Review: Gothic, Arts Centre

Thuy On

The musicians and the singers combined offered visceral, emotive, and powerful performances.
Review: Gothic, Arts Centre

Presented by the Arts Centre Melbourne Gothic.

Gothic: a word that conjures up all manners of iconography – medievalism, horror, death, and superstition. It’s a broad term, and a particular aesthetic that Artistic Director Andrée Greenwell, who also composed and arranged the songs, was inspired by, in this hour-long tribute, a 'journey through Gothicism in music.' However, don’t be fooled, this was not a thrash heavy metal concert, oh no, this was far more Sunday afternoon than past midnight revelries.

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Picture a live orchestra (violins, cello, viola and electric guitar) and two singers on stage (Greenwell herself and Jessica O’Donoghue), all in black of course, and the arch windows behind them transformed into a moving screen.

The material chosen for re-configurating was eclectic indeed, taken from literature, pop music and original scores across the ages.

Gothic began with ‘Annabel Lee’, a poem composed by Edgar Allan Poe about the early death of his wife, and ended on the particularly haunting strains of ‘Falling Music’, the theme song of Twin Peaks. In between, running after one another without explanation (luckily there was a program available to refer to later), was a series of short pieces that were in various ways, macabre or troubling, like an almost unrecognisable creepy arrangement of The Cure’s ‘A Forest’; a composition based on Daphne du Maurier’s short story ‘The Birds’; and spoken words about the death of Brett Whiteley (who overdosed in a motel). A standout highlight were the two vocalists teaming up for Kate Bush’s ‘Wuthering Heights’, inspired of course by Emily Bronte’s novel. There was even a fun and surprising take on ‘Thriller’ … yes that Michael Jackson song.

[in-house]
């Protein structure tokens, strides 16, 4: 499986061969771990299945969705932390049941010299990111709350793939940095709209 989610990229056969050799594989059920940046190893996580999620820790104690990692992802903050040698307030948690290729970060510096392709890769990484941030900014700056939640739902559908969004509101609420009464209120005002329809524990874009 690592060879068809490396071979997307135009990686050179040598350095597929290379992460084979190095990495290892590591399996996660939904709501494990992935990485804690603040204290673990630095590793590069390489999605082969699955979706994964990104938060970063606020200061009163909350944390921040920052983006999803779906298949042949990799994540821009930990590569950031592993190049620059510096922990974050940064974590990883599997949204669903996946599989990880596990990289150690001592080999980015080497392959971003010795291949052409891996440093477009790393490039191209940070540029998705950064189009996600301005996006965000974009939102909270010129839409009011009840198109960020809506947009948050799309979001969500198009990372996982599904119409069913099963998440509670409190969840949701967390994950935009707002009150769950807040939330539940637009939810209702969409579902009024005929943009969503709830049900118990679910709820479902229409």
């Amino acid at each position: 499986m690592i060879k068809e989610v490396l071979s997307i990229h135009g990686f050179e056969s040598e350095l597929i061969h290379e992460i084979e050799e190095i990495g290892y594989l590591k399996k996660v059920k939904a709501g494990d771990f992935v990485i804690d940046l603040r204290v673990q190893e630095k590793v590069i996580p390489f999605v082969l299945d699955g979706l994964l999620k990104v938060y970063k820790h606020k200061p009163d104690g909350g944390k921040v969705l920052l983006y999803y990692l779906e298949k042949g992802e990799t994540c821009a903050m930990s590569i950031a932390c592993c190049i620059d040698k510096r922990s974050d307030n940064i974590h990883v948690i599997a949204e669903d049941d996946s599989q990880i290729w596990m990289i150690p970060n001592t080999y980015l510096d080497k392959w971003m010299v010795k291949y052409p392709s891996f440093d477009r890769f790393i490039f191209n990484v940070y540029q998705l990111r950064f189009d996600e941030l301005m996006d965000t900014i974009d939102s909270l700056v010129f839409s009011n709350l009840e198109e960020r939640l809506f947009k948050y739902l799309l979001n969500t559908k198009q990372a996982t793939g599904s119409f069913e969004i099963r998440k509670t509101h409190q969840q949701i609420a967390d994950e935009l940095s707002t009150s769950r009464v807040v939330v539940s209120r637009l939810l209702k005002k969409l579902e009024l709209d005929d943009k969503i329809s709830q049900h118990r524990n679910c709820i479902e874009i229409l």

The musicians and the singers combined offered visceral, emotive, and powerful performances and the accompanying graphics displayed of gothic tropes – blood, ravens, fog, lost and demented souls, bells etc. – were figurative, expressive and metaphorical.

Gothic is a show about the dubious lure of the dark and the scary and the disturbed, and it will draw you in and encourage a slightly faster heartbeat too.

4 stars ★★★★
Gothic
Presented by the Arts Centre Melbourne 

25 November 2018  
Playhouse, Arts Centre

What the stars mean?
  • Five stars: Exceptional, unforgettable, a must see
  • Four and a half stars: Excellent, definitely worth seeing
  • Four stars: Accomplished and engrossing but not the best of its kind
  • Three and a half stars: Good, clever, well made, but not brilliant
  • Three stars: Solid, enjoyable, but unremarkable or flawed
  • Two and half stars: Neither good nor bad, just adequate
  • Two stars: Not without its moments, but ultimately unsuccessful
  • One star: Awful, to be avoided
  • Zero stars: Genuinely dreadful, bad on every level

About the author

Thuy On is a freelance literary journalist and critic and the books editor of The Big Issue.